With practices typically owned for 12 to 15  years, this is an indication of where buyers see the future of dentistry. Goodwill values are driven by supply and demand and this increasing demand is driving values up.

Although, some parts of the country saw sharper increases than others as the location of a practice attracts the greatest weighting when calculating goodwill value. But this period witnessed greater demand for practices across the whole country.

There was a movement away from valuing practices on a percentage of turnover and towards a multiple of adjusted profit during this time. This is arguably a better metric to use as turnover is vanity and profit is sanity.

However, we should always remember that cash is king!

The banking sector has always been positive towards the healthcare sector, and dentistry in particular.

Now we are seeing several banks have specific lending policies for dentistry. This builds confidence among buyers which in turn sees greater levels of activity.

Dentists have always benefited from the most generous loan terms in the small business sector which acknowledges the inherent low risk of the sector and minimal loan default rate.

Dental practice values 2020 – present

Like most of the world, the dental practice market was hit by the impact of Covid and the resultant government-imposed lockdowns. If there was a silver lining to the Covid cloud, the hiatus did allow some time to analyse the situation and plan accordingly.

During this first lockdown I was invited onto a variety of webinars to share my thoughts on what would be the impact to  goodwill values.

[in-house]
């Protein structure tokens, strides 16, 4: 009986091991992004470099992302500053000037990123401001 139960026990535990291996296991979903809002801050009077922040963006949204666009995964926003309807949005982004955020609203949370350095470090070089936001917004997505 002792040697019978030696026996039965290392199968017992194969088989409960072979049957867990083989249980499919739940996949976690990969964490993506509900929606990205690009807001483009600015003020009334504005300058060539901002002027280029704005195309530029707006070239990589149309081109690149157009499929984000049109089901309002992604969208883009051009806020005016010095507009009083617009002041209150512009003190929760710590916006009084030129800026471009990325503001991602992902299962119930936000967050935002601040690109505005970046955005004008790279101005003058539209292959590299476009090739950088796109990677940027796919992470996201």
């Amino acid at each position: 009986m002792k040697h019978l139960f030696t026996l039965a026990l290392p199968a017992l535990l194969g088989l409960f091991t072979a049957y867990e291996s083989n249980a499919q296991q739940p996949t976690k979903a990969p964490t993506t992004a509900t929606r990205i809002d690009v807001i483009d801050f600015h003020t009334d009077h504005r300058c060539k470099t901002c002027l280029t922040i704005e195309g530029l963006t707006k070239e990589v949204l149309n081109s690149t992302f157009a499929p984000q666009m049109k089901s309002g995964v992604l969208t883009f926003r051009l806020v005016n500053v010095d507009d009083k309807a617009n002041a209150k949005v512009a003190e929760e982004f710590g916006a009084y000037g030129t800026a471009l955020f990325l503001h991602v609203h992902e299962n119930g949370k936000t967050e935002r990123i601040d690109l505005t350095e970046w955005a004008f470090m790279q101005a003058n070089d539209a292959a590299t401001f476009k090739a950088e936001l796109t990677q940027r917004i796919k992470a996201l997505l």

My view back then was that ongoing deals will stall, but few will abort, goodwill values will hold up and there will be increased numbers of buyers coming out of the pandemic.

My logic for this was the number of buyers was now close to 5,500 which was an all time high. If we apply Pareto’s 80/20 rule this would still leave 1,100 buyers which is more than enough to satisfy the supply side of the market in any given year.

It turned out my thoughts were broadly correct. Due to the lack of government financial support for associates, and them not being able to work for a minimum of three months, there was renewed appetite to buy a practice for long term security.

2020 and into 2021 were unprecedented and yet again, dentistry proved to be not only recession and depression proof but also pandemic proof.

NHS contract holders continued to receive their monthly payments and private practices saw a sharp increase in demand for their services.

Plan based income practices also became more desirable due to their regular income which eased cashflow concerns. For many private practice owners, this was a major issue during lockdown.

To give some context on how far we have come in 25 years here are a couple of practices from the FTA archives spanning 25 years.

Year 1997 2022
Location Kent Essex
Surgeries 2 2
Income NHS Predominantly NHS
Turnover £220,000 £580,000
Net profit £59,000 £277,000
Sale price £86,900 £1,300,000

Goodwill is paying for what has already been created, but you are buying for the future. And the future for dentistry is bright, here’s to the next 25 years.